After a series of wars and intrigues involving internal factions, the rival Musabbaʾat dynasty in Kordofan, and Wadai, sultan Muhammad Tayrab ibn Ahmad Bukr made peace with Wadai to the west and successfully invaded Kordofan. This war took the Fur armies far from home (reputedly to the Nile), and the sultan was forced to turn back in 1786 By the time the army reached Bara the sultan was dying and the succession ...
David L. Weeks
military leader, enslaved and later repatriated to Africa, was born in Timbuktu, the son of Ibrahima Sori (d. c.1788), a West African Fulbe king (also called Fulah, Fulani, Peuls), and one of his four wives. ʿAbd al-Rahman's grandfather, a Moor (a North African Muslim), had been king of Timbuktu.
As the son of an almami (Muslim theocratic ruler), ʿAbd al-Rahman was surrounded by wealth and power. He was raised in Futa Jallon, the lush highlands of modern Guinea, in the city of Timbo. After learning to read, write, and recite the Qur’an, Ibrahima went to Jenne and Timbuktu to study with Islamic clerics. At age seventeen, he joined his father's army. His military prowess soon resulted in significant leadership positions. In 1786 Ibrahima married and had a son (al-Husayn).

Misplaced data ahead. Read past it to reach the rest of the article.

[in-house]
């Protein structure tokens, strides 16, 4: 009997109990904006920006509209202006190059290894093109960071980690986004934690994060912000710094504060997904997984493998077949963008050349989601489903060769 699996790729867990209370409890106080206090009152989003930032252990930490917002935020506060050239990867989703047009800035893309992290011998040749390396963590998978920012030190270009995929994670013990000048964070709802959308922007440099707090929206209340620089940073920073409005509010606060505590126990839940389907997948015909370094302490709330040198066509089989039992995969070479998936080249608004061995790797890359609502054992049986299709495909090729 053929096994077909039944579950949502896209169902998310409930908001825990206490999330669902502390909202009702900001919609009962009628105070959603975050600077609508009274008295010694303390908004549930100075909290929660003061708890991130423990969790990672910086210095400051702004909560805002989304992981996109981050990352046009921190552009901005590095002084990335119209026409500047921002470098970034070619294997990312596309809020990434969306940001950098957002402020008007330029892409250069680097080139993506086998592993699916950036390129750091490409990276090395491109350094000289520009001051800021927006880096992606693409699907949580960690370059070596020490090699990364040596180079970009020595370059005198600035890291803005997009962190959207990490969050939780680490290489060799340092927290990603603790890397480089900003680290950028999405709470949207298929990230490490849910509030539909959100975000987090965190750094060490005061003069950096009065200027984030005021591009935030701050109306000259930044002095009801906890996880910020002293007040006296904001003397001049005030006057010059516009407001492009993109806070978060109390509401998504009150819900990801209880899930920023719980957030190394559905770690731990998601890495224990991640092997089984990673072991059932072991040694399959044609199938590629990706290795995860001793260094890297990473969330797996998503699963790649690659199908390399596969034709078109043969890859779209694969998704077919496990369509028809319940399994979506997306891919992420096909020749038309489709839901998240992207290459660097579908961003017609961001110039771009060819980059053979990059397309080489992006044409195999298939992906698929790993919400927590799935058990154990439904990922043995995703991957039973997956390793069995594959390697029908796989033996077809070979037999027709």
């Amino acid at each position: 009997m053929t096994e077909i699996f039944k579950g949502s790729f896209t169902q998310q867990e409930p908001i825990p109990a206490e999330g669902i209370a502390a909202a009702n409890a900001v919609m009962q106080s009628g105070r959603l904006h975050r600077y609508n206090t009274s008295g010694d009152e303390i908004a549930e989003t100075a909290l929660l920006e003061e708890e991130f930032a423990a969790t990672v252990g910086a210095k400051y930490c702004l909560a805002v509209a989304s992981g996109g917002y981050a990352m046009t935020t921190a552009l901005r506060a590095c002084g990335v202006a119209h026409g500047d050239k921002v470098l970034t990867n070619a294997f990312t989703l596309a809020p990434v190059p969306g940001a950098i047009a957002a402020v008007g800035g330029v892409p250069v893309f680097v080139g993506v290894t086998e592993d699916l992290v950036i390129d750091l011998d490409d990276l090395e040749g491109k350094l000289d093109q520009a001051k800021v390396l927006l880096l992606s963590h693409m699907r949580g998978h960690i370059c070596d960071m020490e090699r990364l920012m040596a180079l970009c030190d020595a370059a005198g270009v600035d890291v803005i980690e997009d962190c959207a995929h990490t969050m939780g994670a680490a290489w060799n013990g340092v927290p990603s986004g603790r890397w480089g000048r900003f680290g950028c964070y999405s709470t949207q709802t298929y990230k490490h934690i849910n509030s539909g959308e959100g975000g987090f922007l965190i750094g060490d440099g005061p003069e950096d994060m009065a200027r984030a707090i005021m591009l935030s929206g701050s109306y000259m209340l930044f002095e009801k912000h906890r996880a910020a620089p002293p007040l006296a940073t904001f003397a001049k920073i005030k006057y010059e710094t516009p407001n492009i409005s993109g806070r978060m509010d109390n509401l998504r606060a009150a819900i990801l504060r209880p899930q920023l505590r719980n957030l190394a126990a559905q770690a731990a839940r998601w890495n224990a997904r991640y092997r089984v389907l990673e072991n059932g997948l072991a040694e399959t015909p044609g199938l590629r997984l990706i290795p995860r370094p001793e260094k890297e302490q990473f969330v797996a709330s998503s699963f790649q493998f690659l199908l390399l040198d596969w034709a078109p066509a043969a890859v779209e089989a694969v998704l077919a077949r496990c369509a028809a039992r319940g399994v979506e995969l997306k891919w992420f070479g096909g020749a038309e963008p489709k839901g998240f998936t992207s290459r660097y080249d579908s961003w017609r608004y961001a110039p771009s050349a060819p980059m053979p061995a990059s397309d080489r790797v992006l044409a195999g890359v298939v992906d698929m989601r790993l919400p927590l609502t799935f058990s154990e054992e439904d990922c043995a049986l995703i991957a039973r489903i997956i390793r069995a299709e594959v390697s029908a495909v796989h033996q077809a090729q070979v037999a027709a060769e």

Fulbe tribesmen traded with Europeans along the African coast 150 miles 240 kilometers away Taking wares ...
M. W. Daly
the Khalifa Abdallahi of the Sudan, was born at Turda in Darfur, the son of Muhammad Adam, a holy man of the Taʾaisha Baqqara whose grandfather had migrated from farther west. Living among the Rizayqat as a soothsayer, Abdallahi was taken prisoner in 1873 by the forces of al-Zubayr Rahma Mansur, the Jaʾali Arab merchant prince, who was on the verge of conquering Darfur. Later, in a famous episode, Abdallahi professed belief that al-Zubayr might be the Mahdi, the deliverer prophesied in certain Islamic traditions. At some point after his release Abdallahi, with his father and brothers, set out on the pilgrimage to Mecca, but he settled in southern Kordofan.